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Minor in Physics vs Management

  1. Nov 12, 2007 #1
    I'm planning on going into Electrical Engineering at McGill next year, and I am debating between taking a minor in management or in physics. The only reason that I would want to take one in physics is because the subject really interests me, but I don't see myself working as a physicist. On the other hand, having a minor in management could probably help a lot on the salary side of things.

    If you are taking a regular course load as well as a minor, is there usually room to take some extra courses if you want to finish in the standard allotment of time? I'm mostly interested in courses on subjects like quantum physics, relativity and particle physics.

    Or will a minor in management even make a difference? That's what my friends have told me, but I don't have any idea what the job market is actually like.
  2. jcsd
  3. Nov 12, 2007 #2
    Wait, companies actually respect a minor in management?

    If you want to do something to make prospective employers regard you a bit better than anyone else with the ink still wet on their degree, try getting into an internship or project that will get you experience beyond the classroom. This will serve you far better than a minor in anything. If you want to do the minor in physics for fun, that sounds like a pretty solid motive - and the extra material may leave your EE education a little more rounded. But no minor is likely to be a huge factor in employment decisions.
  4. Nov 12, 2007 #3
    Is that really true? I've never really been explained what the use of a minor is, just heard the word thrown around a lot. I assumed it carried some weight. Is it true that they're hardly ever a factor in employment decisions?
  5. Nov 12, 2007 #4
    Yeah, a minor in management or business is a good choice. I would personally go that route. As engineers, they not only want you to be able to design something, but want you to understand the business side of it and why it should be cheaper,etc.

    Also the management side, so that you can oversee people.....and help with things suchs as product lines,etc.
  6. Nov 12, 2007 #5
    I think if you minor in a businesses discipline it may factor in (IN THE LONG RUN).
    But if you say were a Computer Science major who minored in Math, its a joke.

    The minor in business might get over looked though also, if your not applying for a management position or your not in the management track, it won't help you initially.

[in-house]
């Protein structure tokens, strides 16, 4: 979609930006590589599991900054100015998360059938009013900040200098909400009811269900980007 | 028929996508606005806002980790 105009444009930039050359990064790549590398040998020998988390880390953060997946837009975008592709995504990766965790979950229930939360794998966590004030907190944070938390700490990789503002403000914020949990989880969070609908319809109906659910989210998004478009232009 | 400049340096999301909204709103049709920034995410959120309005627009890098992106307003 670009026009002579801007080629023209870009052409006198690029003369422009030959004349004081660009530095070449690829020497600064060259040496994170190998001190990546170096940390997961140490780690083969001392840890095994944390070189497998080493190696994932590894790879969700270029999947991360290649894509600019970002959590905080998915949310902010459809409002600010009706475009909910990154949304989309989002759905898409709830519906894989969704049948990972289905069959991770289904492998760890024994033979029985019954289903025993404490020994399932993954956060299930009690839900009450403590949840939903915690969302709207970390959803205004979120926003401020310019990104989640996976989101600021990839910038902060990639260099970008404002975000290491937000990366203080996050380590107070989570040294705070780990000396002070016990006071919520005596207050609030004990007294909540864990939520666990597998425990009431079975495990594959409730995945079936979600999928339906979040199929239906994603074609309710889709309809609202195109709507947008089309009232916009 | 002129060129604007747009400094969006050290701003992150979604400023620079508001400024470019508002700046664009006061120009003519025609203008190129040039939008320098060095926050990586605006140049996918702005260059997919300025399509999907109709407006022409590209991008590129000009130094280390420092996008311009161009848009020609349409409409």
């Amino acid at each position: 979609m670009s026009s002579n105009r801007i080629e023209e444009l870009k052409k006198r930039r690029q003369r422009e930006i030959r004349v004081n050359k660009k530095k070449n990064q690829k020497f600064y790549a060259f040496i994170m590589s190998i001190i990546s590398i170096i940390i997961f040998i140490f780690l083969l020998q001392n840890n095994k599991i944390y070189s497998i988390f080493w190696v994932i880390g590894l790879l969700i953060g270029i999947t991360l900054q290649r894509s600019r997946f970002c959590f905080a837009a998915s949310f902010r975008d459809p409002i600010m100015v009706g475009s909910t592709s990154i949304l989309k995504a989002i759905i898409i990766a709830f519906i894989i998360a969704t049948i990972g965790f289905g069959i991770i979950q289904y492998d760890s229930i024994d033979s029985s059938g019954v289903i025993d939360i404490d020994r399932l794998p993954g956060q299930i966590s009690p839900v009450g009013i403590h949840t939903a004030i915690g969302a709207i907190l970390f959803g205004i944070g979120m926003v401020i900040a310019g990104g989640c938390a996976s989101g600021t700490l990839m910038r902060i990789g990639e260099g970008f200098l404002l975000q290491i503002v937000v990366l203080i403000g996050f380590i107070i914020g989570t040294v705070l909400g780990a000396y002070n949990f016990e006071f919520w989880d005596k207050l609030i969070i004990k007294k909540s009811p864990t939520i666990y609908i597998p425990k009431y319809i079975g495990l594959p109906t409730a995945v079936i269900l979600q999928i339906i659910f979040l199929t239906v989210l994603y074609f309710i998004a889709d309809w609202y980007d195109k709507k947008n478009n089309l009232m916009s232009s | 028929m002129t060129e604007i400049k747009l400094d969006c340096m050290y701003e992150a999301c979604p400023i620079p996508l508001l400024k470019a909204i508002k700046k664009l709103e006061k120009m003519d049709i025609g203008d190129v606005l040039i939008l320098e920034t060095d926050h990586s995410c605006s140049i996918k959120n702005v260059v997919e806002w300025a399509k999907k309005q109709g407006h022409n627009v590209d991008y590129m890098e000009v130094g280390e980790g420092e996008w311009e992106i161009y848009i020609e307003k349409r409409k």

But if you wanted to say go back and get your MBA and want to get your company to pay for that, you will have an advantage over someone who hasn't had any business courses.

    Many people apply for the business management track who are engineers and they look at your back ground as one of the factors on who they are going to pay for to go back to school to get their MBA. Also I don't believe a minor in business is going to give you a higher pay compared to any other entry level engineer.

    But I agree, if you have no internship/co-op inexperience, no minor is going to help you. An employer will always choose someone with real world experience.

    So if it comes down to someone who has the exact same qualifications, except the one kid has an internship and you have a minor you may be out of luck.
    Last edited: Nov 12, 2007
  7. Nov 12, 2007 #6
    Look at the classes the minor involves, and the material those classes cover. If you feel exposure to those topics is relevant to your goals, great, go for it. The piece of paper saying you completed the minor isn't very valuable of itself. This really even goes for second majors. If the expanded program gets you more experience in areas relevant to the work you want to do after college, then great - but the paper saying you have three majors and two minors is worth almost exactly as much as one with a single major and no minors. Employers only care about the experience you have and what that means you can do for them as an employee; a degree is just a rather unreliable way of documenting your experience. A minor in management involves little or no management experience, so it's not a free ticket to a higher starting salary...but look at the courses and topics involved, they could still be valuable.
  8. Nov 13, 2007 #7
    Unless you manage to take some statistical mechanics (not thermodynamics!) and solid state classes, you'll get nothing of value from the physics minor.
  9. Nov 13, 2007 #8
    Yeah, these would be good classes to take if you are interested in solid state electronics and whatnot. Some more intensive QM background doesn't hurt either.
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